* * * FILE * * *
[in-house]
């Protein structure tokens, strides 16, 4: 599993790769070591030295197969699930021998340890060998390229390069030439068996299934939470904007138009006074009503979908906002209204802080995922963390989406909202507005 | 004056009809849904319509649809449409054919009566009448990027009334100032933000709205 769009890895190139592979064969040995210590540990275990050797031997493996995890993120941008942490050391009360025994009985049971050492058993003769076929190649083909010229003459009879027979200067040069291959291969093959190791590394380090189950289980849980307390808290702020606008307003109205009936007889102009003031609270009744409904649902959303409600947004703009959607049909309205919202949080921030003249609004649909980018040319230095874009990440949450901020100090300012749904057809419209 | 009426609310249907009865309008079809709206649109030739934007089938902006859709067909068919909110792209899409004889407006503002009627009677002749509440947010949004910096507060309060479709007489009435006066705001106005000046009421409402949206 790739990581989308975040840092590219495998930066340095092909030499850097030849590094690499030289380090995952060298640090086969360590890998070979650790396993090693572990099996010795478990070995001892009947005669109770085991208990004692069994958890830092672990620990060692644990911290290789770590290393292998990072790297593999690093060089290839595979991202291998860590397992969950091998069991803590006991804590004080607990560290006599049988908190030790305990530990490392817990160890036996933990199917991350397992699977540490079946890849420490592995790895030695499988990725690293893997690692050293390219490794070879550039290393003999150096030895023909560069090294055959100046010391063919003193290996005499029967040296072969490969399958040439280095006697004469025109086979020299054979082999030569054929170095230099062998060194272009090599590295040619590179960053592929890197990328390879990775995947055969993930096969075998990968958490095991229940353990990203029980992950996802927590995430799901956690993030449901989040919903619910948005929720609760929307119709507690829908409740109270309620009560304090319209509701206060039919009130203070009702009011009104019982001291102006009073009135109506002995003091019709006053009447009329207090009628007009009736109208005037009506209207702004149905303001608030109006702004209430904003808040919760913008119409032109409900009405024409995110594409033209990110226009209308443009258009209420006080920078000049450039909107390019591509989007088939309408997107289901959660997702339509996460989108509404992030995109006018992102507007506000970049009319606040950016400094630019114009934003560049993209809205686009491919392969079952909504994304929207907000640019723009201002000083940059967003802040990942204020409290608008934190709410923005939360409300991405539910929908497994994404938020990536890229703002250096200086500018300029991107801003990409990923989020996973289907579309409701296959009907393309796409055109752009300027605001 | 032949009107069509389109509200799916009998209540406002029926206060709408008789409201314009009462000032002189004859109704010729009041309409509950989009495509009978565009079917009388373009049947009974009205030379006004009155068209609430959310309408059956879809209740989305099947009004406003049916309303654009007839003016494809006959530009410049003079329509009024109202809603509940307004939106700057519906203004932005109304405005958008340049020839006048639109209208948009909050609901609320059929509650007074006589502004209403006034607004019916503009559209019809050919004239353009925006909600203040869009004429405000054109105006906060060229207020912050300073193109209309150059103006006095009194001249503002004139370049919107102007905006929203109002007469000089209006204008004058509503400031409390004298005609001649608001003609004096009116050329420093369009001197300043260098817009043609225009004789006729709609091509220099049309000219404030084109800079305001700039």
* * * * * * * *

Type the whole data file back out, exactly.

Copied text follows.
[in-house]
């Protein structure tokens, strides 16, 4: 599993790769070591030295197969699930021998340890060998390229390069030439068996299934939470904007138009006074009503979908906002209204802080995922963390989406909202507005 | 004056009809849904319509649809449409054919009566009448990027009334100032933000709205 769009890895190139592979064969040995210590540990275990050797031997493996995890993120941008942490050391009360025994009985049971050492058993003769076929190649083909010229003459009879027979200067040069291959291969093959190791590394380090189950289980849980307390808290702020606008307003109205009936007889102009003031609270009744409904649902959303409600947004703009959607049909309205919202949080921030003249609004649909980018040319230095874009990440949450901020100090300012749904057809419209 | 009426609310249907009865309008079809709206649109030739934007089938902006859709067909068919909110792209899409004889407006503002009627009677002749509440947010949004910096507060309060479709007489009435006066705001106005000046009421409402949206 790739990581989308975040840092590219495998930066340095092909030499850097030849590094690499030289380090995952060298640090086969360590890998070979650790396993090693572990099996010795478990070995001892009947005669109770085991208990004692069994958890830092672990620990060692644990911290290789770590290393292998990072790297593999690093060089290839595979991202291998860590397992969950091998069991803590006991804590004080607990560290006599049988908190030790305990530990490392817990160890036996933990199917991350397992699977540490079946890849420490592995790895030695499988990725690293893997690692050293390219490794070879550039290393003999150096030895023909560069090294055959100046010391063919003193290996005499029967040296072969490969399958040439280095006697004469025109086979020299054979082999030569054929170095230099062998060194272009090599590295040619590179960053592929890197990328390879990775995947055969993930096969075998990968958490095991229940353990990203029980992950996802927590995430799901956690993030449901989040919903619910948005929720609760929307119709507690829908409740109270309620009560304090319209509701206060039919009130203070009702009011009104019982001291102006009073009135109506002995003091019709006053009447009329207090009628007009009736109208005037009506209207702004149905303001608030109006702004209430904003808040919760913008119409032109409900009405024409995110594409033209990110226009209308443009258009209420006080920078000049450039909107390019591509989007088939309408997107289901959660997702339509996460989108509404992030995109006018992102507007506000970049009319606040950016400094630019114009934003560049993209809205686009491919392969079952909504994304929207907000640019723009201002000083940059967003802040990942204020409290608008934190709410923005939360409300991405539910929908497994994404938020990536890229703002250096200086500018300029991107801003990409990923989020996973289907579309409701296959009907393309796409055109752009300027605001 | 032949009107069509389109509200799916009998209540406002029926206060709408008789409201314009009462000032002189004859109704010729009041309409509950989009495509009978565009079917009388373009049947009974009205030379006004009155068209609430959310309408059956879809209740989305099947009004406003049916309303654009007839003016494809006959530009410049003079329509009024109202809603509940307004939106700057519906203004932005109304405005958008340049020839006048639109209208948009909050609901609320059929509650007074006589502004209403006034607004019916503009559209019809050919004239353009925006909600203040869009004429405000054109105006906060060229207020912050300073193109209309150059103006006095009194001249503002004139370049919107102007905006929203109002007469000089209006204008004058509503400031409390004298005609001649608001003609004096009116050329420093369009001197300043260098817009043609225009004789006729709609091509220099049309000219404030084109800079305001700039």